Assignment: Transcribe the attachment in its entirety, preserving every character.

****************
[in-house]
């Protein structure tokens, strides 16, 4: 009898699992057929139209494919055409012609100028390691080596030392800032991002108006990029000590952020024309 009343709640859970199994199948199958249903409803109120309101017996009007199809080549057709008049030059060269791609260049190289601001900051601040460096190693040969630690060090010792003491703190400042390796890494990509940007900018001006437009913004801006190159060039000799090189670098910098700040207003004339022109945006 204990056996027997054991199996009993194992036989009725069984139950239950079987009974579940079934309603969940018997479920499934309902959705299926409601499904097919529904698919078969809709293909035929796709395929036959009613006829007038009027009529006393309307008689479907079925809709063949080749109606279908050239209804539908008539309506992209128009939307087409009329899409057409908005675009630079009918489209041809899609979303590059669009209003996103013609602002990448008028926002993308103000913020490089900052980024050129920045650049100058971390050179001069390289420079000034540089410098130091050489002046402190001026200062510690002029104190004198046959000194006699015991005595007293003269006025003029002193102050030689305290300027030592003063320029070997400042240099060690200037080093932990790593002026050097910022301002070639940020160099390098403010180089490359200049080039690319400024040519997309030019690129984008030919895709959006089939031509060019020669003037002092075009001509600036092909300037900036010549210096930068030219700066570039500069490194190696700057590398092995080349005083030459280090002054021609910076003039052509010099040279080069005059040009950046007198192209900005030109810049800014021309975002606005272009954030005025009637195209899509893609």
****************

[in-house]
């Protein structure tokens, strides 16, 4: 009898699992057929139209494919055409012609100028390691080596030392800032991002108006990029000590952020024309 009343709640859970199994199948199958249903409803109120309101017996009007199809080549057709008049030059060269791609260049190289601001900051601040460096190693040969630690060090010792003491703190400042390796890494990509940007900018001006437009913004801006190159060039000799090189670098910098700040207003004339022109945006 204990056996027997054991199996009993194992036989009725069984139950239950079987009974579940079934309603969940018997479920499934309902959705299926409601499904097919529904698919078969809709293909035929796709395929036959009613006829007038009027009529006393309307008689479907079925809709063949080749109606279908050239209804539908008539309506992209128009939307087409009329899409057409908005675009630079009918489209041809899609979303590059669009209003996103013609602002990448008028926002993308103000913020490089900052980024050129920045650049100058971390050179001069390289420079000034540089410098130091050489002046402190001026200062510690002029104190004198046959000194006699015991005595007293003269006025003029002193102050030689305290300027030592003063320029070997400042240099060690200037080093932990790593002026050097910022301002070639940020160099390098403010180089490359200049080039690319400024040519997309030019690129984008030919895709959006089939031509060019020669003037002092075009001509600036092909300037900036010549210096930068030219700066570039500069490194190696700057590398092995080349005083030459280090002054021609910076003039052509010099040279080069005059040009950046007198192209900005030109810049800014021309975002606005272009954030005025009637195209899509893609």